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May 09, 2011

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sam carr

The other side of the coin is, if one were to eliminate all societal 'safety nets' do you believe that individuals would choose to step up and see that 'the poor' were kept afloat as well if not better? It's interesting to see this playing out in the current spate of cost cutting by many governments around the world that are faced with rising debts and falling incomes, and the Brits are a good example.

Michael W. Kruse

I think that is part of what we are experimenting with. Eliminating all social safety nets is foolhardy, but I do remember reading that, in the U.S. at least, there is a tendency for private entities to step in where social nets are cut back. The big question is on what issues will this truly work and where is government, operating in a subsidiary fashion, truly necessary.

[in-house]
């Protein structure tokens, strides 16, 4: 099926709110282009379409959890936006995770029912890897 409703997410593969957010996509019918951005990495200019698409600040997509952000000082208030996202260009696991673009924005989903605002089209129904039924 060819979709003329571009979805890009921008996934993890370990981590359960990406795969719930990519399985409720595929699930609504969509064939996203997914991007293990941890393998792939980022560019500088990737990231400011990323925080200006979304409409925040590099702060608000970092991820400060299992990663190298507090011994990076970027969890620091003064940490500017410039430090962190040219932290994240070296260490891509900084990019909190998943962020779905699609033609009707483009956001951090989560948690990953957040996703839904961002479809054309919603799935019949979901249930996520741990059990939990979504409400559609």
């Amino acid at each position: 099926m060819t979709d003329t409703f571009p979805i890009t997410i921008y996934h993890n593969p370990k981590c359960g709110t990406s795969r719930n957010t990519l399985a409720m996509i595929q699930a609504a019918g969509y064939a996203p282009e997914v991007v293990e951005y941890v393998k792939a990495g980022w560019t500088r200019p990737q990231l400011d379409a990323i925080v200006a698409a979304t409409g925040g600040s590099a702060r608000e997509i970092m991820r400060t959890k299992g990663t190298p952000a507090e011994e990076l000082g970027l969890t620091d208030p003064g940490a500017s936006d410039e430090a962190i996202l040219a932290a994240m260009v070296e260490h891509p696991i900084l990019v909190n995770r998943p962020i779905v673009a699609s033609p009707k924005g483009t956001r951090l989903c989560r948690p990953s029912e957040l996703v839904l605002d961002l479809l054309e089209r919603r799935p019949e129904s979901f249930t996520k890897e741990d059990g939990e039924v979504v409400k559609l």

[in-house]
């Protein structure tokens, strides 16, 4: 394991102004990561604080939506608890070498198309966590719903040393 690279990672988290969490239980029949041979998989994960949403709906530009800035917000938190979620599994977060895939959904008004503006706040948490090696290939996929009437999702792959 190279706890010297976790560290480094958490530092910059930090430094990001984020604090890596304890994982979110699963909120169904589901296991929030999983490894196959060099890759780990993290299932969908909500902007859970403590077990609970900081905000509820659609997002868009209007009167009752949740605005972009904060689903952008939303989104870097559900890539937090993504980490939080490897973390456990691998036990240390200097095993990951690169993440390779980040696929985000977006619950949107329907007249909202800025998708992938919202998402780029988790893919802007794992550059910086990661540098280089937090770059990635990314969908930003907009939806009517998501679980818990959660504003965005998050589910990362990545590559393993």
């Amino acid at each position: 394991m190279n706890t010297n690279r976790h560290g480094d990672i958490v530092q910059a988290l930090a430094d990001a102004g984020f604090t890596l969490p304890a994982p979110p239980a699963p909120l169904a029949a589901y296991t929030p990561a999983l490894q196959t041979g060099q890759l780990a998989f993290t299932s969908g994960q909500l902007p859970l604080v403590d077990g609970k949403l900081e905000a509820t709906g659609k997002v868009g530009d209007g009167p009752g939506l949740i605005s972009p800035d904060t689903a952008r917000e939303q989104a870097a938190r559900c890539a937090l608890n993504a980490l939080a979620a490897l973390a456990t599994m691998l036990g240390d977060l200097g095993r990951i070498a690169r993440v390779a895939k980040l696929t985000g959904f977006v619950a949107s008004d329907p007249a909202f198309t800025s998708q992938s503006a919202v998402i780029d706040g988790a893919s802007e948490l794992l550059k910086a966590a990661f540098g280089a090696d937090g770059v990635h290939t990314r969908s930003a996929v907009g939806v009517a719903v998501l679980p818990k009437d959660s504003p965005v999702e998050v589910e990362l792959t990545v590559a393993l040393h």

I also think that increasingly the challenge in developed nations is not about people having sufficient financial capital. It is about human/social capital ... the support networks, health and aptitude to function at significant level in a complex society. Human/social is more difficult for government to foster and requires usually requires effective local social institutions.

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